Cat spray is urine that the cat sprays across surfaces as a way to mark territory. Typically, it is male cats who spray, but both males and females are capable of doing it. Cats normally spray outside to mark territory, but will sometimes do it in inappropriate places such as inside the home or on piles of laundry. Inappropriate urination is not the same as cat spray.
Besides all the other good reasons to neuter your male cat — such as avoiding feline overpopulation and reducing fighting and roaming — another one stands out. Neutering often stops male cats from getting into the habit of spraying, which can start at the age of six months or earlier.
Neutering often stops male cats from getting into the habit of spraying, which can start at the age of six months or earlier, or whenever they reach sexual maturity.
Why cats spray
Scent is the primary way that cats communicate. The primary reason for cat spray, or urine marking, is to mark their territory, but there may be several reasons why a cat would do this. The Humane Society says that introducing new pets to the home could cause a cat to mark. Stress can also be a reason why a cat would want to stake out his boundaries. Consider this possibility, especially if your cat's urine marking is a new behavior.
Cat spraying is a notable part of a cat's mating behavior. If a cat has not been spayed or neutered, they will be very likely to spray. Unspayed female cats will spray to allow a male cat to find them. Males spray to mark their territory. If you get your cat "fixed" before they reach sexual maturity, you will likely never have a problem with spraying.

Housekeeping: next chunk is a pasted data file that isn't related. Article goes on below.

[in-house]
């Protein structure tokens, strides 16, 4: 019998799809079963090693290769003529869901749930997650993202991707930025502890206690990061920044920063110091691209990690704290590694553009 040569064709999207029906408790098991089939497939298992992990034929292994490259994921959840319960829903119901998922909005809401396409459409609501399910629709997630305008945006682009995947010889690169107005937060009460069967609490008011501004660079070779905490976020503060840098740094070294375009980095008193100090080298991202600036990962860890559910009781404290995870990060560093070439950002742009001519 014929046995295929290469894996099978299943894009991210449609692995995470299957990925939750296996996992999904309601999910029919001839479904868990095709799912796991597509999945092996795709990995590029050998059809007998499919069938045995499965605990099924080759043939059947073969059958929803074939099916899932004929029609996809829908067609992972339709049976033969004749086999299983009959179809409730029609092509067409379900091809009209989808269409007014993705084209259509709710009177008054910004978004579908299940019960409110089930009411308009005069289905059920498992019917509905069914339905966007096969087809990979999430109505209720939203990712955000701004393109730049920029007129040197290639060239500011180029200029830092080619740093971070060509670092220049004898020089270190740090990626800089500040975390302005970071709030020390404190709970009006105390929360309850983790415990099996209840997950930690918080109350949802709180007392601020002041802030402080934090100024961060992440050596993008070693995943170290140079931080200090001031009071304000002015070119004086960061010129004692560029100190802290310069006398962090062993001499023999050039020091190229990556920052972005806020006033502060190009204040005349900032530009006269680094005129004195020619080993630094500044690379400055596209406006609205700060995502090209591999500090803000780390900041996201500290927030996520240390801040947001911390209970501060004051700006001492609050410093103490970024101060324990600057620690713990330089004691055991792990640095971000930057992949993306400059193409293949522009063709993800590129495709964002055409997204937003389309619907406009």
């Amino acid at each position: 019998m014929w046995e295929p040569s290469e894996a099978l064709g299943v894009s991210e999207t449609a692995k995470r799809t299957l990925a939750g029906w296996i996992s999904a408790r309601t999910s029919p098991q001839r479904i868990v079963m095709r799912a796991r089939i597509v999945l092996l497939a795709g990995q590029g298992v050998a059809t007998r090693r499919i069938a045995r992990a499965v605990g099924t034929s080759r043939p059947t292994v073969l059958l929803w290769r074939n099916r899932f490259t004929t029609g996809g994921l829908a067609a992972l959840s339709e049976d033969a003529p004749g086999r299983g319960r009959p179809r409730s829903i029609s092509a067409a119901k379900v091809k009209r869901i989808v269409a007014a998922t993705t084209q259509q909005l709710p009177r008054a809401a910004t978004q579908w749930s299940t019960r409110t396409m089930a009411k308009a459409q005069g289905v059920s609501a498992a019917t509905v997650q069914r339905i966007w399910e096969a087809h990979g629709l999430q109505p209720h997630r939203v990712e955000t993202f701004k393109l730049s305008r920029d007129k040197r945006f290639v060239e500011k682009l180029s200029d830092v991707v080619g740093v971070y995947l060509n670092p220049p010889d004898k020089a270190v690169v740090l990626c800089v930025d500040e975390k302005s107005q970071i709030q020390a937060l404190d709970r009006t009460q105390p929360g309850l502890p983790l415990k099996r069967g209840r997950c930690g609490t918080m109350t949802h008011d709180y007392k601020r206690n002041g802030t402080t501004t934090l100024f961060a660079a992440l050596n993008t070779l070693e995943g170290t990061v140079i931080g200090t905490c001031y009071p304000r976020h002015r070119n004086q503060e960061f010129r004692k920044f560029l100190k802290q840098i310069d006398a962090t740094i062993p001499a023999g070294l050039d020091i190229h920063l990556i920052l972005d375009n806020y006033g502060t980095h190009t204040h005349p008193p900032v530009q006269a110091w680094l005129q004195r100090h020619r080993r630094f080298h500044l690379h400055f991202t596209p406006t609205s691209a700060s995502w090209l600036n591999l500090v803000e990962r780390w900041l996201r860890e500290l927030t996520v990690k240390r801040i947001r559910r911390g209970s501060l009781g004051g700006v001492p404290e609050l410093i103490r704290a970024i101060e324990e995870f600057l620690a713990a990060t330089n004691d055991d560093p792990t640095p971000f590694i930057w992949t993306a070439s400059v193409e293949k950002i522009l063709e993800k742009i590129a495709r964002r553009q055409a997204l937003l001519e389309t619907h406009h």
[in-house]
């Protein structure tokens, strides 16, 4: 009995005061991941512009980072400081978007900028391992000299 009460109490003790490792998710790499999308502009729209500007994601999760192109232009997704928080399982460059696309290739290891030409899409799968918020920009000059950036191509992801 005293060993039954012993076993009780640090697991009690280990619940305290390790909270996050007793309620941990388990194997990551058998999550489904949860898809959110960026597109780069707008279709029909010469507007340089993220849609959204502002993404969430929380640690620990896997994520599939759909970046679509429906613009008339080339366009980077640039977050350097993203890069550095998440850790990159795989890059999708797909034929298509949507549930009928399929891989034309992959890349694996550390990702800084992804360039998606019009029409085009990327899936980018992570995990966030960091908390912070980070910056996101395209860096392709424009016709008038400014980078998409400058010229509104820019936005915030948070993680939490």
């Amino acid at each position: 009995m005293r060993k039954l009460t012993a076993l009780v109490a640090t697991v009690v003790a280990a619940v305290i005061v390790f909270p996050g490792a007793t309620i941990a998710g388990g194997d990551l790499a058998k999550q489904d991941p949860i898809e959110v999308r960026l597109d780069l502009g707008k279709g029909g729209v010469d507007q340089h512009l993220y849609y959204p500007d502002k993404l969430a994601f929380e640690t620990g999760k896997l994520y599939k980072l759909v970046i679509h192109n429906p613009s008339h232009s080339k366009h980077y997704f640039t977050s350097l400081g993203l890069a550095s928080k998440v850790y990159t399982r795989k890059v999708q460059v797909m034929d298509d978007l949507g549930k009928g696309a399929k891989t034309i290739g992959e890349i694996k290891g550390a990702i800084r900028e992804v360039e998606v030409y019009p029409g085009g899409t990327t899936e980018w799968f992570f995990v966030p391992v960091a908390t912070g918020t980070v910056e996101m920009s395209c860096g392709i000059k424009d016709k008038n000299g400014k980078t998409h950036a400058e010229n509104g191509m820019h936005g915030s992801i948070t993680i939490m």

The Dumpster Cat Rescue League says 90 percent of male cats stop spraying within two months after neutering. Sometimes, cats will continue spraying even after they've been fixed because they have learned the behavior and it has become a habit. But the sooner a cat is fixed when it is safe to do so, the lower the chance that they will continue to spray.
When do cats start spraying?
If you have a young kitten or you have an un-neutered male cat, you may be asking yourself, at what age do male kittens become sexually active? A male kitten reaches puberty between the ages of 4 and 6 months. Most cats begin spraying around 6 to 7 months of age. The scent of a male cat's urine begins to change and smell more musky once they reach sexual maturity.
Urinating or spraying?
When a cat is truly spraying to mark territory and not simply urinating, the cat stands with their tail erect, with the rear end elevated. They may twitch the tail and move their hind feet up and down. You will usually see spray marking a few inches up a wall.
Urination takes place when the cat squats and lowers their rear end. While the smell of the cat spray can be strong, the Healthy Pet Club says it's usually less than half a teaspoon of liquid. If a cat urinates in an inappropriate spot outside the litter box, that will be a full-sized amount of urination. Inappropriate urination is usually a normal sized urination in places other than the litter box.
One symptom of a health condition such as kidney disease is the cat urinating outside of the litter box. A urinary tract infection can cause a cat to want to urinate somewhere cold and smooth, such as the cold bathtub or a tile floor. If you notice your cat urinating inappropriately, it can be a sign of more serious illness.
Always check with your veterinarian before changing your pet’s diet, medication, or physical activity routines. This information is not a substitute for a vet’s opinion.